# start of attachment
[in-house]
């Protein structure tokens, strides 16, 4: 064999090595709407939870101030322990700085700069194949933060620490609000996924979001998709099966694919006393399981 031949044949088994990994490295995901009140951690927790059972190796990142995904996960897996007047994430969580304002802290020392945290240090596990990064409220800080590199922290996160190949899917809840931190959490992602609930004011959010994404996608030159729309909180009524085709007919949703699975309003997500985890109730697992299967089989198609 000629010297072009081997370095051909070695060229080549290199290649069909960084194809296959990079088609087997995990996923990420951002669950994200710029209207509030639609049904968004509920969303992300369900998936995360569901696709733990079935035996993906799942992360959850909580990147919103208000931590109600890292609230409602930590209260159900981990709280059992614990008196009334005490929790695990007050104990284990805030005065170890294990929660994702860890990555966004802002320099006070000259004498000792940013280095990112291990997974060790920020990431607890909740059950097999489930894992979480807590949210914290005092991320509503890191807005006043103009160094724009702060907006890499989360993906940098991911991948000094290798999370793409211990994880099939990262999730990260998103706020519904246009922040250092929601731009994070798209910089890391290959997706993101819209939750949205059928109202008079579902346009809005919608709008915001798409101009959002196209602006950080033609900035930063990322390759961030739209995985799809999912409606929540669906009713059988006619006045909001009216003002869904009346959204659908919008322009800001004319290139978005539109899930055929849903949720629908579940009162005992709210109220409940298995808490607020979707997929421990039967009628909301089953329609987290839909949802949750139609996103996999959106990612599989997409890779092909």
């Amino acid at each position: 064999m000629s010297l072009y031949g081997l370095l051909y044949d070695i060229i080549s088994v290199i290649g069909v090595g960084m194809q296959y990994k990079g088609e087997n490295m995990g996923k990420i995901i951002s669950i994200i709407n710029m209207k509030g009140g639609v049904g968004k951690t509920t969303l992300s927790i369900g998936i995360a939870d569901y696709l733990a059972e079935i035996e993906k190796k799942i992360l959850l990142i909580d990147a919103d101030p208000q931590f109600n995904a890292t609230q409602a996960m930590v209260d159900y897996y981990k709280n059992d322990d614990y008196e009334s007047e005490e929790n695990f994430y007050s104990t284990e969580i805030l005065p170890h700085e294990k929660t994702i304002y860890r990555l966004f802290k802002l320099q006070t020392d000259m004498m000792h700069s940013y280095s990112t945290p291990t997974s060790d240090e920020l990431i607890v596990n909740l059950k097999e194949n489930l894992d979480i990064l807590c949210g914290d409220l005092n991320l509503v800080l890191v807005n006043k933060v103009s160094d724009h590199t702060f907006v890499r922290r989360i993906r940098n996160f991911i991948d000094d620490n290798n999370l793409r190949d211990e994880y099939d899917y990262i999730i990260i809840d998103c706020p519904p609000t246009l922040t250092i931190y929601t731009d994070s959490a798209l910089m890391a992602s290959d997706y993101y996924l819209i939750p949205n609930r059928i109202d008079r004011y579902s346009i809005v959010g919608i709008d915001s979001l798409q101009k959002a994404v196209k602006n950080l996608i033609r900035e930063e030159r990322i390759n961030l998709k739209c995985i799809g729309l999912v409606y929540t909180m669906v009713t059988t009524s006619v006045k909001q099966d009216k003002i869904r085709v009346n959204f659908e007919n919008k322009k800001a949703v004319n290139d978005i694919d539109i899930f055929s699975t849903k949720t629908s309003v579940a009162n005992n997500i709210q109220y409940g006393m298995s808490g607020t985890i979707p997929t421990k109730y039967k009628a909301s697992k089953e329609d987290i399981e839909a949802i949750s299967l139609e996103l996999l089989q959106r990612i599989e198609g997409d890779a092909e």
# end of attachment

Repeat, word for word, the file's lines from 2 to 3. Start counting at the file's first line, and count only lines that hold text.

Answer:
């Protein structure tokens, strides 16, 4: 064999090595709407939870101030322990700085700069194949933060620490609000996924979001998709099966694919006393399981 031949044949088994990994490295995901009140951690927790059972190796990142995904996960897996007047994430969580304002802290020392945290240090596990990064409220800080590199922290996160190949899917809840931190959490992602609930004011959010994404996608030159729309909180009524085709007919949703699975309003997500985890109730697992299967089989198609 000629010297072009081997370095051909070695060229080549290199290649069909960084194809296959990079088609087997995990996923990420951002669950994200710029209207509030639609049904968004509920969303992300369900998936995360569901696709733990079935035996993906799942992360959850909580990147919103208000931590109600890292609230409602930590209260159900981990709280059992614990008196009334005490929790695990007050104990284990805030005065170890294990929660994702860890990555966004802002320099006070000259004498000792940013280095990112291990997974060790920020990431607890909740059950097999489930894992979480807590949210914290005092991320509503890191807005006043103009160094724009702060907006890499989360993906940098991911991948000094290798999370793409211990994880099939990262999730990260998103706020519904246009922040250092929601731009994070798209910089890391290959997706993101819209939750949205059928109202008079579902346009809005919608709008915001798409101009959002196209602006950080033609900035930063990322390759961030739209995985799809999912409606929540669906009713059988006619006045909001009216003002869904009346959204659908919008322009800001004319290139978005539109899930055929849903949720629908579940009162005992709210109220409940298995808490607020979707997929421990039967009628909301089953329609987290839909949802949750139609996103996999959106990612599989997409890779092909």
């Amino acid at each position: 064999m000629s010297l072009y031949g081997l370095l051909y044949d070695i060229i080549s088994v290199i290649g069909v090595g960084m194809q296959y990994k990079g088609e087997n490295m995990g996923k990420i995901i951002s669950i994200i709407n710029m209207k509030g009140g639609v049904g968004k951690t509920t969303l992300s927790i369900g998936i995360a939870d569901y696709l733990a059972e079935i035996e993906k190796k799942i992360l959850l990142i909580d990147a919103d101030p208000q931590f109600n995904a890292t609230q409602a996960m930590v209260d159900y897996y981990k709280n059992d322990d614990y008196e009334s007047e005490e929790n695990f994430y007050s104990t284990e969580i805030l005065p170890h700085e294990k929660t994702i304002y860890r990555l966004f802290k802002l320099q006070t020392d000259m004498m000792h700069s940013y280095s990112t945290p291990t997974s060790d240090e920020l990431i607890v596990n909740l059950k097999e194949n489930l894992d979480i990064l807590c949210g914290d409220l005092n991320l509503v800080l890191v807005n006043k933060v103009s160094d724009h590199t702060f907006v890499r922290r989360i993906r940098n996160f991911i991948d000094d620490n290798n999370l793409r190949d211990e994880y099939d899917y990262i999730i990260i809840d998103c706020p519904p609000t246009l922040t250092i931190y929601t731009d994070s959490a798209l910089m890391a992602s290959d997706y993101y996924l819209i939750p949205n609930r059928i109202d008079r004011y579902s346009i809005v959010g919608i709008d915001s979001l798409q101009k959002a994404v196209k602006n950080l996608i033609r900035e930063e030159r990322i390759n961030l998709k739209c995985i799809g729309l999912v409606y929540t909180m669906v009713t059988t009524s006619v006045k909001q099966d009216k003002i869904r085709v009346n959204f659908e007919n919008k322009k800001a949703v004319n290139d978005i694919d539109i899930f055929s699975t849903k949720t629908s309003v579940a009162n005992n997500i709210q109220y409940g006393m298995s808490g607020t985890i979707p997929t421990k109730y039967k009628a909301s697992k089953e329609d987290i399981e839909a949802i949750s299967l139609e996103l996999l089989q959106r990612i599989e198609g997409d890779a092909e």